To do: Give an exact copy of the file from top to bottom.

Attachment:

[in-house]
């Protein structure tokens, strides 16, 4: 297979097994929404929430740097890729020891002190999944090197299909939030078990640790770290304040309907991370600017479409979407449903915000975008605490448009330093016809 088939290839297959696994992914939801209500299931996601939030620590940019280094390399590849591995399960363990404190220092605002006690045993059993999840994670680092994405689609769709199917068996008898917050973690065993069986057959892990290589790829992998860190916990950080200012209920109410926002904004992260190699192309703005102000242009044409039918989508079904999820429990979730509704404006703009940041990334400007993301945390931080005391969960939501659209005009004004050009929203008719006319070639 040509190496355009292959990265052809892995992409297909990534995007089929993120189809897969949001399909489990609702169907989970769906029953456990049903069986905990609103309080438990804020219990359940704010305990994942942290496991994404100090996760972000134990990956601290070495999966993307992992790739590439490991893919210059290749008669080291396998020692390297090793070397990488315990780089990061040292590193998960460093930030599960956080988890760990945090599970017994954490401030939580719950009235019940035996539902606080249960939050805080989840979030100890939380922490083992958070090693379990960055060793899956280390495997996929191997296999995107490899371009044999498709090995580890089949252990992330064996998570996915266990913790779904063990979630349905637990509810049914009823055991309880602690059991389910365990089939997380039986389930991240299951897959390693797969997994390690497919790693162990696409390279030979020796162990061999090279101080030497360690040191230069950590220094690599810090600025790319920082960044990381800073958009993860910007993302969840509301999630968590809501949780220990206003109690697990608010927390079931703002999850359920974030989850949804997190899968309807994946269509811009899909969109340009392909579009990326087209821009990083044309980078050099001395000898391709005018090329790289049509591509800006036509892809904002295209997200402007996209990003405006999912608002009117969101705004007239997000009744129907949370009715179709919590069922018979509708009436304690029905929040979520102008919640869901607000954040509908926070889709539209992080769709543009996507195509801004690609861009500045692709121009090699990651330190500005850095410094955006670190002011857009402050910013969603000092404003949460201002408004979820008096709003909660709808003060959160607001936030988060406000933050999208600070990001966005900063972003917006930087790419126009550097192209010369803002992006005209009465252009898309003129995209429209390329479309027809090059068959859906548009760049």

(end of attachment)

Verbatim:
[in-house]
């Protein structure tokens, strides 16, 4: 297979097994929404929430740097890729020891002190999944090197299909939030078990640790770290304040309907991370600017479409979407449903915000975008605490448009330093016809 088939290839297959696994992914939801209500299931996601939030620590940019280094390399590849591995399960363990404190220092605002006690045993059993999840994670680092994405689609769709199917068996008898917050973690065993069986057959892990290589790829992998860190916990950080200012209920109410926002904004992260190699192309703005102000242009044409039918989508079904999820429990979730509704404006703009940041990334400007993301945390931080005391969960939501659209005009004004050009929203008719006319070639 040509190496355009292959990265052809892995992409297909990534995007089929993120189809897969949001399909489990609702169907989970769906029953456990049903069986905990609103309080438990804020219990359940704010305990994942942290496991994404100090996760972000134990990956601290070495999966993307992992790739590439490991893919210059290749008669080291396998020692390297090793070397990488315990780089990061040292590193998960460093930030599960956080988890760990945090599970017994954490401030939580719950009235019940035996539902606080249960939050805080989840979030100890939380922490083992958070090693379990960055060793899956280390495997996929191997296999995107490899371009044999498709090995580890089949252990992330064996998570996915266990913790779904063990979630349905637990509810049914009823055991309880602690059991389910365990089939997380039986389930991240299951897959390693797969997994390690497919790693162990696409390279030979020796162990061999090279101080030497360690040191230069950590220094690599810090600025790319920082960044990381800073958009993860910007993302969840509301999630968590809501949780220990206003109690697990608010927390079931703002999850359920974030989850949804997190899968309807994946269509811009899909969109340009392909579009990326087209821009990083044309980078050099001395000898391709005018090329790289049509591509800006036509892809904002295209997200402007996209990003405006999912608002009117969101705004007239997000009744129907949370009715179709919590069922018979509708009436304690029905929040979520102008919640869901607000954040509908926070889709539209992080769709543009996507195509801004690609861009500045692709121009090699990651330190500005850095410094955006670190002011857009402050910013969603000092404003949460201002408004979820008096709003909660709808003060959160607001936030988060406000933050999208600070990001966005900063972003917006930087790419126009550097192209010369803002992006005209009465252009898309003129995209429209390329479309027809090059068959859906548009760049």